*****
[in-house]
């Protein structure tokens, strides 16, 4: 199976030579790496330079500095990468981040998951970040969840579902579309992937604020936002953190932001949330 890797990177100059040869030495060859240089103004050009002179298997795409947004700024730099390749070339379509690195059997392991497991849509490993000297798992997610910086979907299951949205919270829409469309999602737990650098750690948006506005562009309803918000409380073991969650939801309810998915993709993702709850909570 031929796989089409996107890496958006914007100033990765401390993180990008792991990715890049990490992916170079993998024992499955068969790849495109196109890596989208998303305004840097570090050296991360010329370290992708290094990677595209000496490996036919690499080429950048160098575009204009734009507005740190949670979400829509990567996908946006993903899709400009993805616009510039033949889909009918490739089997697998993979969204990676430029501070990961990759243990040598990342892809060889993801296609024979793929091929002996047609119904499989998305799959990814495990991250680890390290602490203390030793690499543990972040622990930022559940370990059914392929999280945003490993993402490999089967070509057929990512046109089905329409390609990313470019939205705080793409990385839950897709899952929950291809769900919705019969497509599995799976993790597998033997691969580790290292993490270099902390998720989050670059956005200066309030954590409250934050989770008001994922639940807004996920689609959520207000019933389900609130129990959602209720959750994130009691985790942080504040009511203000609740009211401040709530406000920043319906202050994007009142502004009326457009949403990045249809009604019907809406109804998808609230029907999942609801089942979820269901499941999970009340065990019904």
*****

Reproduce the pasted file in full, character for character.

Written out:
[in-house]
């Protein structure tokens, strides 16, 4: 199976030579790496330079500095990468981040998951970040969840579902579309992937604020936002953190932001949330 890797990177100059040869030495060859240089103004050009002179298997795409947004700024730099390749070339379509690195059997392991497991849509490993000297798992997610910086979907299951949205919270829409469309999602737990650098750690948006506005562009309803918000409380073991969650939801309810998915993709993702709850909570 031929796989089409996107890496958006914007100033990765401390993180990008792991990715890049990490992916170079993998024992499955068969790849495109196109890596989208998303305004840097570090050296991360010329370290992708290094990677595209000496490996036919690499080429950048160098575009204009734009507005740190949670979400829509990567996908946006993903899709400009993805616009510039033949889909009918490739089997697998993979969204990676430029501070990961990759243990040598990342892809060889993801296609024979793929091929002996047609119904499989998305799959990814495990991250680890390290602490203390030793690499543990972040622990930022559940370990059914392929999280945003490993993402490999089967070509057929990512046109089905329409390609990313470019939205705080793409990385839950897709899952929950291809769900919705019969497509599995799976993790597998033997691969580790290292993490270099902390998720989050670059956005200066309030954590409250934050989770008001994922639940807004996920689609959520207000019933389900609130129990959602209720959750994130009691985790942080504040009511203000609740009211401040709530406000920043319906202050994007009142502004009326457009949403990045249809009604019907809406109804998808609230029907999942609801089942979820269901499941999970009340065990019904």